Thessaloniki in a Day
When most people think of Thessaloniki its probably in relation to the international airport serving the tourist areas of Halkidiki in northern Greece. However, the second of city of Greece, in the northwest corner of the Aegean Sea, has a lot to offer those that take the time to tear themselves away from the beaches. So we have put together our 10 top sights in Thessaloniki which you can see in a day.
A bit about the city
Thessaloniki was first built around 315BC and unusually the city name hasn’t changed since. Hence it has a long history which includes strong Greek, Roman, Byzantine and Ottoman influences. Disaster struck in 1917 when a major fire destroyed two thirds of the city including 9,500 houses, leaving more than 70,000 people homeless. After being largely rebuilt, the centre quickly became cosmopolitan and an established luxury shopping area. Even at this time cars and trams ran the length of the main streets. It hasn’t looked back since.
So it is a city with bags of history and 15 world heritage sites in the area alone, to go with its attraction as a current modern city. Which means picking 10 top sights in Thessaloniki isn’t easy, but here we go …
1. Stroll the Waterfront
Stroll along the new waterfront (the Paralia) by beginning at the Zongolopoulos Umbrellas and head towards the city centre. The Umbrellas, by the Greek sculpture Zongolopoulos were erected here in Thessaloniki in 1997, the year that the city was European Capital of Culture. The sculpture is easily recognisable and is now an important reference point in the city for the public. In other words you cant miss it!
2. Alexander the Great Statue
As you head along the waterfront you’ll come to the Alexander the Great Statue. Unveiled in 1974 it is considered by some to be the tallest monument in Greece at 11 metres tall including the base. Weighing in at an impressive 5 tons the statue represents Alexander riding his famous horse Bucephalus. You will easily find it between the White Tower and the Zongolopoulos Umbrellas.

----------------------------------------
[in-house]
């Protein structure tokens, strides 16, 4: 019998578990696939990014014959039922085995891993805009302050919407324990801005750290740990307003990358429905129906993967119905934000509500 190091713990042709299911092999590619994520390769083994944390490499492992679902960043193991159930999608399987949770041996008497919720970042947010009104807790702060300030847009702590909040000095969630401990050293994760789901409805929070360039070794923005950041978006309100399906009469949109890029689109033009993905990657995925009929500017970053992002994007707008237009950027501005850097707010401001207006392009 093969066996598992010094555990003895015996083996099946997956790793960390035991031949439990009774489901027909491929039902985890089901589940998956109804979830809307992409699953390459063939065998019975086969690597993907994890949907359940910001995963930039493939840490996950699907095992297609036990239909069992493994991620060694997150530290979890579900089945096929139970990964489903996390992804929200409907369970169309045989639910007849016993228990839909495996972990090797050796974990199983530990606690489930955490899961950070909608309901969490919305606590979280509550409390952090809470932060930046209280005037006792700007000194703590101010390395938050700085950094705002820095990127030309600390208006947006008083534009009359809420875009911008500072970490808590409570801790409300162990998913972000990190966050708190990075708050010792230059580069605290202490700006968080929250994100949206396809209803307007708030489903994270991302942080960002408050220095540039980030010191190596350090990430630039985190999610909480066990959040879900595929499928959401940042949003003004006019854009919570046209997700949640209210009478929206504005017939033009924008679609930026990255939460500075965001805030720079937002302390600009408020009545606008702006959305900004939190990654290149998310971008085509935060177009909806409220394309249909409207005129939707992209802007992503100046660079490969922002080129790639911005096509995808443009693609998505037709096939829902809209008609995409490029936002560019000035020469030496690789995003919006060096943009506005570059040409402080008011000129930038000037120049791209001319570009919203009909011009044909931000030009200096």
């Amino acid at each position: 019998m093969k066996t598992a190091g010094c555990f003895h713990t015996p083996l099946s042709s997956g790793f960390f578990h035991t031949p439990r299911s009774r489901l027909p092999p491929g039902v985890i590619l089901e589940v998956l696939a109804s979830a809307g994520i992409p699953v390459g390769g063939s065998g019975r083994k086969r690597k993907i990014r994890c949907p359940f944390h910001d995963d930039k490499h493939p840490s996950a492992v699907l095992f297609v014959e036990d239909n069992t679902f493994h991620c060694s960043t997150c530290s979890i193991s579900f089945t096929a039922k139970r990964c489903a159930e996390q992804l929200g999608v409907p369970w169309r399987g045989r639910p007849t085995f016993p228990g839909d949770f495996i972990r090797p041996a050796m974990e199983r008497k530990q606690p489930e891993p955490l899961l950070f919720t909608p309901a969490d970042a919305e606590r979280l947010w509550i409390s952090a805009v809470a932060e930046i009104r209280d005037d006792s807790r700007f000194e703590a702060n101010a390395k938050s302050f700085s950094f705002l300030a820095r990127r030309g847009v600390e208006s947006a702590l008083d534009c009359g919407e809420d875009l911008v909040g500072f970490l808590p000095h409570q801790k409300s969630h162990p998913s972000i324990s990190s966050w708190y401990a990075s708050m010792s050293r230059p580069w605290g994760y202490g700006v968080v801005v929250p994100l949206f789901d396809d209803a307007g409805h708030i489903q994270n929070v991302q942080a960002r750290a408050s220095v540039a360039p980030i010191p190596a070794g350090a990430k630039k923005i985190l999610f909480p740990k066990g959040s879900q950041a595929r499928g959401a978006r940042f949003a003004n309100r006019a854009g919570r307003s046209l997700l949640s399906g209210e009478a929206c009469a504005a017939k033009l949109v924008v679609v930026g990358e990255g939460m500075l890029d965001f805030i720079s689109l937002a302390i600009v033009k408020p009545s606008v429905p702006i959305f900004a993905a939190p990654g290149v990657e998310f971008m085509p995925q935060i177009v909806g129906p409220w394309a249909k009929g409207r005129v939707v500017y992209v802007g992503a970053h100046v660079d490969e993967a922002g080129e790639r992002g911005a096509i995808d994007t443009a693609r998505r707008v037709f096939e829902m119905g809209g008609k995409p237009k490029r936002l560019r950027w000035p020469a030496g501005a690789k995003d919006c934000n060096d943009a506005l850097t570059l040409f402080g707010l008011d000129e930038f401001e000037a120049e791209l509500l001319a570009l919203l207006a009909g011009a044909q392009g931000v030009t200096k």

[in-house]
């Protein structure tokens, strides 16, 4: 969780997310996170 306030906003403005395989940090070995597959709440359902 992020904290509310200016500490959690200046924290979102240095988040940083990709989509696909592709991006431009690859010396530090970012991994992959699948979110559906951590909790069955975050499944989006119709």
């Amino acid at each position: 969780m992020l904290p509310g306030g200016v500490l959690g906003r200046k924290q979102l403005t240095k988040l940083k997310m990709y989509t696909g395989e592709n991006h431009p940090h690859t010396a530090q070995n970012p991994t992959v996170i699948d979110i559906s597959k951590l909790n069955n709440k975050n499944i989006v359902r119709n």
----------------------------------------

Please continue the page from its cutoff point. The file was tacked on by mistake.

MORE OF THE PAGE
The legends of Alexander the 3rd, who became known as Alexander the Great, date from 356BC, the year of his birth. He had the privilege of being educated by Aristotle one of the geatest philosophers of all time. After he inherited the throne from his father in 336BC he went on to unite Greece and conquer the Persian Empire.
3. The White Tower
Visit the White Tower on the waterfront, which is known as the Paralia. The tower is now the most iconic landmark in the city and features on pretty much all the advertisements you can find.
It was built in 1430 as part of the city’s defenses and the original stone steps still remain to take you to the top for views of the sea front, if you have the time and the inclnation. It is now used as an extension to the Byzantine Culture Museum.
4. Aristoteleous and Tsimiski Streets
Aristoteleous and Tsimiski are two of he oldest streets in the centre of Thessaloniki and still two of the busiest. Tsimiski runs parallel to the waterfront and dates from the 1920s when it was largely rebuilt following the large fire which levelled a lot of the city. Today it is home to shops, boutiques, high end international department stores and Fokas, the biggest Greek department store in the city centre. There is also a wide selection of bars and restaurants.
Aristoteleous Street, previously known as Ethnon Avenue, runs at right angles to the waterfront and Tsimiski Street and connects the Square at the waterfront with the upper Square. It is mainly pedestrianised and lined with upmarket shops, restaurants and hotels. Because of this it is a great place to spend some time absorbing the atmosphere of the city and watching the world go by.
5. Modiano and Kapani Markets
Modiano and Kapani are two of the oldest market areas in the city. They cover a fair area and have plenty of places to rest and have something to eat and drink. They ooze history and character and provide great photo opportunities. So if you want to get a feel for the beating heart of the city then dont miss a wander round these markets.